KXLU Fest IV AT Loyola Marymount University, Sunday March 18th 2018
KXLU, 88.9 FM, the college radio which broadcasts out of Loyola Marymount University celebrated its 60th anniversary last year, and it has kept its strong independence over the years, playing eclectic styles of music, from Latin jazz to Indie rock, and of course a lot of punk and underground music. The commercial-free radio had its special fest on Sunday afternoon, simply called KXLU Fest IV, held on the beautiful campus of Loyola Marymount, and since it was all free, on a beautiful and crisp day, you should have been there.
On a sunny afternoon, there is nothing better than live music around foodtrucks, vinyl and fanzine booths and band merchandize, and if I had already seen all these bands before (except electronic beat master Mndsign), it was very good to see them there, as a very promising sign of their certain ascension to success and larger audiences.
I have seen the young trio Pinky Pinky countless number of times, but the three teenagers always play like pros and it is always a pleasure to see them perform. At the risk to repeat myself, I will once again mention drummer Anastasia Sanchez’s soulful deep voice and powerful melancholic howls, Eva Chambers’ bouncing bass and funny faces, as well as Isabelle Fields’ amazing Television-like guitar work. Their very mature sound was blending an old soul, a strong doo wop and girl group vibe with truly rocking grooves, and they had a lot of young fans around appreciating their inventive work and retro cool look. And if their quiet stage presence is equally the same each time I see them, they always end up making a lot of people foot tapping along. They are going to be part of Emerge Impact + Music showcase in Las Vegas on April 8th, with other familiar faces (Starcrawler and Lauren Ruth Ward), and will also headline the Echo on June 16th.
Wild Wing were exactly what they announce with their moniker, they were wild, with a super laid back attitude and a garage rock which brought to mind their more successful predecessors, such as FIDLAR, together PANGEA or even the Black Lips. There were a lot of guitar distortion, punk accelerations and backyard party freak-outs, for everyone’s best time. If you want an unruly punk set, just book them, their cow punk style (this is how they call their style on their bandcamp page) was the sort of loud sonic stage chaos, which brought smiles on a lot of faces thanks to a series of strong hooks, and their last song, the crazy wacky punk country ‘Hee Haw’, was a good example of this. It may have been a bit too early and too family-friendly for crowd surfing, but the vibe was there.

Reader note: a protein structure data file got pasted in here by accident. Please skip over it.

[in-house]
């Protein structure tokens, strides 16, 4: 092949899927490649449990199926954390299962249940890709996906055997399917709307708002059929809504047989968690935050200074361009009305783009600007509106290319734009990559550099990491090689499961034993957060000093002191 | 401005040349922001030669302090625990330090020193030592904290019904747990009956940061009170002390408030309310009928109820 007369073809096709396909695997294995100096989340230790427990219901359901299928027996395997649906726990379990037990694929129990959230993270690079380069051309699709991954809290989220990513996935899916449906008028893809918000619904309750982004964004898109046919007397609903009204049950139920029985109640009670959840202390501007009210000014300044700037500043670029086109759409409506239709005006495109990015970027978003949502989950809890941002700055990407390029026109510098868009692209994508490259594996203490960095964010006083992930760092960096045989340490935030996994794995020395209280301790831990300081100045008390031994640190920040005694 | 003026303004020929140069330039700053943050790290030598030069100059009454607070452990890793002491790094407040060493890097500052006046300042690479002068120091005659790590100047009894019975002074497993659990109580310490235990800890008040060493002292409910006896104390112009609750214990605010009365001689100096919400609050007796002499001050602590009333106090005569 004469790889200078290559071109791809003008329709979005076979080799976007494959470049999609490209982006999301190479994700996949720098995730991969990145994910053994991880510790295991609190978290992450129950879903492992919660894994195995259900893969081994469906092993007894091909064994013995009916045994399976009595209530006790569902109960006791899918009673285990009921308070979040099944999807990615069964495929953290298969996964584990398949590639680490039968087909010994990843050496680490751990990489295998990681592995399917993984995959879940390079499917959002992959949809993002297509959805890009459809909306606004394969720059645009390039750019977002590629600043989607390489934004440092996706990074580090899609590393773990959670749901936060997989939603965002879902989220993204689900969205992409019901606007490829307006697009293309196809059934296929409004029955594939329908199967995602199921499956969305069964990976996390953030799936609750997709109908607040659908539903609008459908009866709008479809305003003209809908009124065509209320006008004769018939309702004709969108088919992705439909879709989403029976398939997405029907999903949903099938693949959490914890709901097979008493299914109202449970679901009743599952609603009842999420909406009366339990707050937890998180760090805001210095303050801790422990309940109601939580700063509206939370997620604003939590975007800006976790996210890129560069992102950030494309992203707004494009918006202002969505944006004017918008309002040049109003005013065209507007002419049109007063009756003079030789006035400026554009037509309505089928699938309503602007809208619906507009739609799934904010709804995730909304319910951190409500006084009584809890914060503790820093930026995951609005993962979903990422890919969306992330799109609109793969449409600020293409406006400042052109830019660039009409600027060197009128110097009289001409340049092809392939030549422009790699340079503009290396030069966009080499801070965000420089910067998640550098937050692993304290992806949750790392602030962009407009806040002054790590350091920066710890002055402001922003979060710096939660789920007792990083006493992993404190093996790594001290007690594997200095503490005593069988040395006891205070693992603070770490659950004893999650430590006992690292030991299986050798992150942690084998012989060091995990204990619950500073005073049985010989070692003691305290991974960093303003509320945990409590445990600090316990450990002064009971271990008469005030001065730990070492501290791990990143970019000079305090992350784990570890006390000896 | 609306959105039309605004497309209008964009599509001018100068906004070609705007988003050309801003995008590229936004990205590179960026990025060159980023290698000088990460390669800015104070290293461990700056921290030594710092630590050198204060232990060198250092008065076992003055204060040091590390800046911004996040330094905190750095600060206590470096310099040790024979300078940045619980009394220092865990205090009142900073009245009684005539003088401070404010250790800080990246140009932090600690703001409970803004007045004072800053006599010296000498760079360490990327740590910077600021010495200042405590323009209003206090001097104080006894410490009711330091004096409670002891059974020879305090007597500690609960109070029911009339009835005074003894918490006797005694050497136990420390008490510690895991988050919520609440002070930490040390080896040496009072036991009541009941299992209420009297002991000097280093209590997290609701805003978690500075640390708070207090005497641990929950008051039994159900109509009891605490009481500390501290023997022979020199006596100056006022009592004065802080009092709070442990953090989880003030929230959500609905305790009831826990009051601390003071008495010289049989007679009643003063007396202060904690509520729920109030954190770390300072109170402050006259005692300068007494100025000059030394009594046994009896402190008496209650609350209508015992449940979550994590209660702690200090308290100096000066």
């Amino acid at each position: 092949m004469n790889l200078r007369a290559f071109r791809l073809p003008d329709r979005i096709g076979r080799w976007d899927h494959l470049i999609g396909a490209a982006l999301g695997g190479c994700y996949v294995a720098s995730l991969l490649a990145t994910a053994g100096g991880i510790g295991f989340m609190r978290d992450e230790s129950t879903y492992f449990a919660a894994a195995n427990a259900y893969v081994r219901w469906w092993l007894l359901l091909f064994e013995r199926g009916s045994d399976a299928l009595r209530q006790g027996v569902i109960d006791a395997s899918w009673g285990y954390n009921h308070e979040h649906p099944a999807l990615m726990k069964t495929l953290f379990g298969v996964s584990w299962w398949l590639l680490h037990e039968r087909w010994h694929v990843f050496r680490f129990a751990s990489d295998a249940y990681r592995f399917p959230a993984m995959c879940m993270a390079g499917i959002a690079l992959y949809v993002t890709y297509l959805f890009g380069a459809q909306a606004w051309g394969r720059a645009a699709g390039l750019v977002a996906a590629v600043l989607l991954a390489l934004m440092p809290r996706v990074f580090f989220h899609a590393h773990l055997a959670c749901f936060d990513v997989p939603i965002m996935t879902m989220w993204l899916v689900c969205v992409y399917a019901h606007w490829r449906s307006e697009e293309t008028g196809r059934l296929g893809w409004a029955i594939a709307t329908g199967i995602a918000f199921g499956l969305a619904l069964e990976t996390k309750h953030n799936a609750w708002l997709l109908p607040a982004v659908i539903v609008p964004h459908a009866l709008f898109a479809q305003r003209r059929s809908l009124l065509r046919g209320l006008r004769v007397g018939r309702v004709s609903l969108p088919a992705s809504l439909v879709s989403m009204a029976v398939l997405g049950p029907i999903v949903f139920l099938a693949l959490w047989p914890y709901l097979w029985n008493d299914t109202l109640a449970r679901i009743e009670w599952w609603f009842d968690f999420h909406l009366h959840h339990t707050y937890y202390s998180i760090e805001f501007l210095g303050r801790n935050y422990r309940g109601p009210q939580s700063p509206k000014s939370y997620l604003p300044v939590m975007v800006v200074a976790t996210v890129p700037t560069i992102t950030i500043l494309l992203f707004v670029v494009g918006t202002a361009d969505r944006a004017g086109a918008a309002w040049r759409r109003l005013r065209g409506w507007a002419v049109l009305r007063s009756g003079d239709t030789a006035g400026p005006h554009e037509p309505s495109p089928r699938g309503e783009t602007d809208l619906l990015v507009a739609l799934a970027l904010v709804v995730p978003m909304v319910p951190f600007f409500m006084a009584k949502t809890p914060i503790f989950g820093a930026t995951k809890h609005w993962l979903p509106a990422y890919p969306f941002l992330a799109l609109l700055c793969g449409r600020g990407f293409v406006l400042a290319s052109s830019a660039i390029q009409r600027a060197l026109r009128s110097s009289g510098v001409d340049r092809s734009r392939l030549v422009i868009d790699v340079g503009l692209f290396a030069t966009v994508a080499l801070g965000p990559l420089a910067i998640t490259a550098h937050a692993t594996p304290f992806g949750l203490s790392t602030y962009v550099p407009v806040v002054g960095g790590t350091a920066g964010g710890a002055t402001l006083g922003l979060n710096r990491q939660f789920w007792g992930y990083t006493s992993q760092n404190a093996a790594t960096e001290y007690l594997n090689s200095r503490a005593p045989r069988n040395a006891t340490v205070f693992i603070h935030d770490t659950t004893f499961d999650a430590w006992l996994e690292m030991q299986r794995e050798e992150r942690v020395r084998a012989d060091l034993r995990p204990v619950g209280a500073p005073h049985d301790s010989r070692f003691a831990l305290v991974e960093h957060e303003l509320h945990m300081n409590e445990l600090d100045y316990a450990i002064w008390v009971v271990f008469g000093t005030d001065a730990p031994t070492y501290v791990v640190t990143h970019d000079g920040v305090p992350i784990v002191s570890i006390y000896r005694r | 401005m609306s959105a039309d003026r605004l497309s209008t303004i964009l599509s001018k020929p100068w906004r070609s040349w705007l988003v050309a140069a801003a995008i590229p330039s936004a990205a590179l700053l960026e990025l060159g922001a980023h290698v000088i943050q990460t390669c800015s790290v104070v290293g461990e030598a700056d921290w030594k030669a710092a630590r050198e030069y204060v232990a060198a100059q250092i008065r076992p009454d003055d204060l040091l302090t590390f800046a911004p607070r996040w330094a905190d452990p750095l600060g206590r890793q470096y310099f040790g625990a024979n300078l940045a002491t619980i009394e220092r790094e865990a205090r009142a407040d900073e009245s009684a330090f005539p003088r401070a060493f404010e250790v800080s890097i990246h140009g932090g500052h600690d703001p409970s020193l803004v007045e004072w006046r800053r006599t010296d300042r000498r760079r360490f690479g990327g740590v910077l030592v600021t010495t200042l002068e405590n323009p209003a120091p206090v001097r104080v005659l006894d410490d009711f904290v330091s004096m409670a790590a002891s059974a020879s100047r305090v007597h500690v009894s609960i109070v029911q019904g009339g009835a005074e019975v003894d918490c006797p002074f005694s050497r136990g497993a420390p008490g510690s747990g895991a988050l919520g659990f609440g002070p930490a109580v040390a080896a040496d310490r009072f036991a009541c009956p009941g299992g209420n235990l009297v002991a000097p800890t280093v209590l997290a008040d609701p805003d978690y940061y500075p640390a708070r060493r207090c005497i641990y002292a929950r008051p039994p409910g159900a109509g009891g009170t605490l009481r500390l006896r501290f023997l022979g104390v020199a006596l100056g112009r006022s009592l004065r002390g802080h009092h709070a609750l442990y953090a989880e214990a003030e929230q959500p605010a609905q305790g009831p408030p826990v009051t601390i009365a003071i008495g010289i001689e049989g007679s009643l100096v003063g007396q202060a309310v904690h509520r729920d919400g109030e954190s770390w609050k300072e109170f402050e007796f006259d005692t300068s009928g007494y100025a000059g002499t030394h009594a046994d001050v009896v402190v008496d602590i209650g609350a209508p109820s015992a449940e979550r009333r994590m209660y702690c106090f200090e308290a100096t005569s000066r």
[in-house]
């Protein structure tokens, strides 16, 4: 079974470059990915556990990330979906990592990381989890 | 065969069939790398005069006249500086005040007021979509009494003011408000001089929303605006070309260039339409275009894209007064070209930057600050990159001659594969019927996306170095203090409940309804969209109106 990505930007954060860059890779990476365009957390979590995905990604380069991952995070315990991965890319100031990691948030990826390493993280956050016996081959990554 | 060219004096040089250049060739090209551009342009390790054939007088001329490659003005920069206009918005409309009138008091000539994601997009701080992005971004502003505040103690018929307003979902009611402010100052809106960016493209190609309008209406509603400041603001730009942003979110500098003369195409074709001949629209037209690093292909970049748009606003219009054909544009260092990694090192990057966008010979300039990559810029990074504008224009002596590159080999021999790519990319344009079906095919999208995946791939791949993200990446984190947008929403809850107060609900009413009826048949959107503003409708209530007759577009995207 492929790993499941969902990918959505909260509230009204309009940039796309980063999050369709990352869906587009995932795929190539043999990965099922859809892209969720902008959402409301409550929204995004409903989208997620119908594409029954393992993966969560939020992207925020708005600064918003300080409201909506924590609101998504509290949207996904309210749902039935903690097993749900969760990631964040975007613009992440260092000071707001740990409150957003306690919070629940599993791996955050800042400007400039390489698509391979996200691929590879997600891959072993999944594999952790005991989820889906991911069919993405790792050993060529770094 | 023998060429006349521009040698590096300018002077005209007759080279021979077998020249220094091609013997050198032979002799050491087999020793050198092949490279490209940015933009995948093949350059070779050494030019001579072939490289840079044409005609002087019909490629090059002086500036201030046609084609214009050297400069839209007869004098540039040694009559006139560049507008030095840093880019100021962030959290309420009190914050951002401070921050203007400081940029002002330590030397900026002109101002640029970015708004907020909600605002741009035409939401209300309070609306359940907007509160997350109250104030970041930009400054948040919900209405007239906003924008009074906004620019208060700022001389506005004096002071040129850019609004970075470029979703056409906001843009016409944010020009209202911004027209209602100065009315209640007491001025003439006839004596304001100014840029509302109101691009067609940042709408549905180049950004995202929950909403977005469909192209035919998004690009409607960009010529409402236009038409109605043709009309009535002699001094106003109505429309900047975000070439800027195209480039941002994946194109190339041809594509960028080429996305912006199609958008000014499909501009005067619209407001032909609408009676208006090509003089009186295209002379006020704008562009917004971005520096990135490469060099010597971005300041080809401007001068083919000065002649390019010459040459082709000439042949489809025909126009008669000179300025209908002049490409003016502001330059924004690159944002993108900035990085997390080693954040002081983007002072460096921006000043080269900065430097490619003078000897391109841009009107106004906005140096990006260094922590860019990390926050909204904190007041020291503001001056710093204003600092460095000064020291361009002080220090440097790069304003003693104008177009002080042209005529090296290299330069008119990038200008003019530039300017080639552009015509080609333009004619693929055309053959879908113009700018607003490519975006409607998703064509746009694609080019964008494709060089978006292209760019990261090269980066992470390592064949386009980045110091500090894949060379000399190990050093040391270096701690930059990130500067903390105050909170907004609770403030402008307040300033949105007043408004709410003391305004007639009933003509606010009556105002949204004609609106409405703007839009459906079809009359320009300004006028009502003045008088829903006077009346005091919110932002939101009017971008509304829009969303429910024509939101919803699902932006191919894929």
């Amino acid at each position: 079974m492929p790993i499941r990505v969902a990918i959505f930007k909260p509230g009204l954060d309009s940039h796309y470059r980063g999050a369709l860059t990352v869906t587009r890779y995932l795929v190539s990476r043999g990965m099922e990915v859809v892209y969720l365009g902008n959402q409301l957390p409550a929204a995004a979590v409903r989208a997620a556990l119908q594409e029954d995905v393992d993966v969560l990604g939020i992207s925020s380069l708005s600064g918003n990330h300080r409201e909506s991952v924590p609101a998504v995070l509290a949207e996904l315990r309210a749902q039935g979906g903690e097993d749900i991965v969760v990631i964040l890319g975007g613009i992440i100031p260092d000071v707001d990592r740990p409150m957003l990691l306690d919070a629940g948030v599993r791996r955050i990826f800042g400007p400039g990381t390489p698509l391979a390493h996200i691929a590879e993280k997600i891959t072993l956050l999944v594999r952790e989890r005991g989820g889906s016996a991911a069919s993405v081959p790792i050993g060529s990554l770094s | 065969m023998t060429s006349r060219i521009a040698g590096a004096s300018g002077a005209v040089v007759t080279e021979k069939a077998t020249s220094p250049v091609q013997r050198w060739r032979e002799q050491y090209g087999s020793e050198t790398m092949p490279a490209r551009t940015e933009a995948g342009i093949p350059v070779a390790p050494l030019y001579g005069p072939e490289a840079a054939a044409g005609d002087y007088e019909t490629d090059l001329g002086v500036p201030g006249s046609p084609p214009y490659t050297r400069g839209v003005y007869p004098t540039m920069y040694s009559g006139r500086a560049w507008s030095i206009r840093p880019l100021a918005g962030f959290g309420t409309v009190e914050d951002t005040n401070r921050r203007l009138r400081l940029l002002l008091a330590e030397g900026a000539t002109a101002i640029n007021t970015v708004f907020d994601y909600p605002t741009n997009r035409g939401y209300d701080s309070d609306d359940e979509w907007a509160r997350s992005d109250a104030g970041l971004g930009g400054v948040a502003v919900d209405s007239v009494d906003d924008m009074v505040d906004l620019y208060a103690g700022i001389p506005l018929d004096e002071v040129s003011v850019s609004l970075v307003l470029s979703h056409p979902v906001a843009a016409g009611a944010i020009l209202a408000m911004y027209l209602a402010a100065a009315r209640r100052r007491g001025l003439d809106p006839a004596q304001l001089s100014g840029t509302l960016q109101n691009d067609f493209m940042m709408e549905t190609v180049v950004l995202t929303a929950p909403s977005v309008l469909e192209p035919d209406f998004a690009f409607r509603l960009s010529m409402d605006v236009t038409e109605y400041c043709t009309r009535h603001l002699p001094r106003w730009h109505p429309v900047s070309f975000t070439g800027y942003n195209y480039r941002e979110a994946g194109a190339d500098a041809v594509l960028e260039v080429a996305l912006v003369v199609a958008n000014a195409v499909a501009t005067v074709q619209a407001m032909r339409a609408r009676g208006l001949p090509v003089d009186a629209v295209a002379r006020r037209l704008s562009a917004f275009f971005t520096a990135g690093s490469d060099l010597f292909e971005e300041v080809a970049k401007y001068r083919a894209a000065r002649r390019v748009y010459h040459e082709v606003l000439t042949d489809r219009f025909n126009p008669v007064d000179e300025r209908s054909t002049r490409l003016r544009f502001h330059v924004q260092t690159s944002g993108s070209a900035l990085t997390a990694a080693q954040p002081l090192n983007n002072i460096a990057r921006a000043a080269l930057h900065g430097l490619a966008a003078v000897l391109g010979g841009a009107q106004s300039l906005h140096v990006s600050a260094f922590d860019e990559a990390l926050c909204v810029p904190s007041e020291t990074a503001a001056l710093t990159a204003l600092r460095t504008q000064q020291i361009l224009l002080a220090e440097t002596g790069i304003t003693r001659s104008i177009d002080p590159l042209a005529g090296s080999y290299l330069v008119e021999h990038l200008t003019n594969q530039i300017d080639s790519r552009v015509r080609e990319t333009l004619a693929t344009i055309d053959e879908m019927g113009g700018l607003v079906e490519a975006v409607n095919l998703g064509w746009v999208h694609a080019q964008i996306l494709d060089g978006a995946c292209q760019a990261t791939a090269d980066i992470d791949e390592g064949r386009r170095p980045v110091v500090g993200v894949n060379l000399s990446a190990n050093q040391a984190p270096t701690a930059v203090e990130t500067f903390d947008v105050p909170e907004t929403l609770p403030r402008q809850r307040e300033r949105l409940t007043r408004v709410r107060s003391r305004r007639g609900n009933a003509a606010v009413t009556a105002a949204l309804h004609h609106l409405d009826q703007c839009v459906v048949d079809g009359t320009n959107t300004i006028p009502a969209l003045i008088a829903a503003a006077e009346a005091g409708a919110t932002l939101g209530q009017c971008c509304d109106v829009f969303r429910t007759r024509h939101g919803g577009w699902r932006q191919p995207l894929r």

Band Aparte was once again great with frontman Brian Mendoza reinventing plenty of frontmen of the post-punk/new wave scene, from Robert Smith to Morrissey, although his dance was far more aggressive than anything you have experienced with the Smiths. Their dark sound is a sort of savant cocktail of that scene with tragico-romantic dancefloors haunted by Mendoza’s somber tenor tone, and his abrupt dance moves. He made the performance even more interesting with his frenetic crazy moves, slowly destroying a bouquet of red roses attached around the mic, never stopping his strange antics like a desperate and manic lover crying after his dead flowers, and getting creative at each step of the destruction. He jumped a few times from stage, and seduced everyone in the crowd, while a little girl, who probably was not older than 6 or 7, was glued to the stage the entire time, with her little shin on the stage floor, completely fascinated.
As for the other bands, I was already familiar with SEXTILE and their aggressive stylish punk music, but this could be way too generic to describe them because they surely have a peculiar sound, blending influences from dark wave, post punk, psychedelic electronica, industrial and even pure 70s punk. Frontman Brandy Keehn was barking his lines with conviction and sex appeal, while Cameron Michel was adding layers of electronics, synth and bass, Eddie Wuebben was head-banging over his keyboard the entire time, and drummer Melissa Scaduto never sat down. The quartet has come up with a great new noise, filled with hooks and outer space hypnotic sounds, reconciling darkness with dance floors, and if many have tried to do it before, Sextile has that violent energy combined with a new throb and a playful fuzz, making their brand of industrial goth as tense and claustrophobic as it is stylish. It was time for moshing and the kids did, over a chaos of dense layers of sounds marrying music of different times, but certainly addressing the present, and the frightening state of the US states.
The fest ended with American hip hop producer Mndsgn and his smooth sounds, mixing soul, 80s R&B, funk and hip hop and asking us all the time if we were feeling alright. Signed to Stones Throw Records, he founded Klipm0de with future Kendrick Lamar producer/collaborator Knxwledge in 2008, and he was making music for dark smoky rooms, while it was still clear outside…
The KXLU fests have featured acts such as Ariel Pink or Colleen Green in the past, and since they are serious tastemakers, I will obviously check what they have in store in their upcoming ones.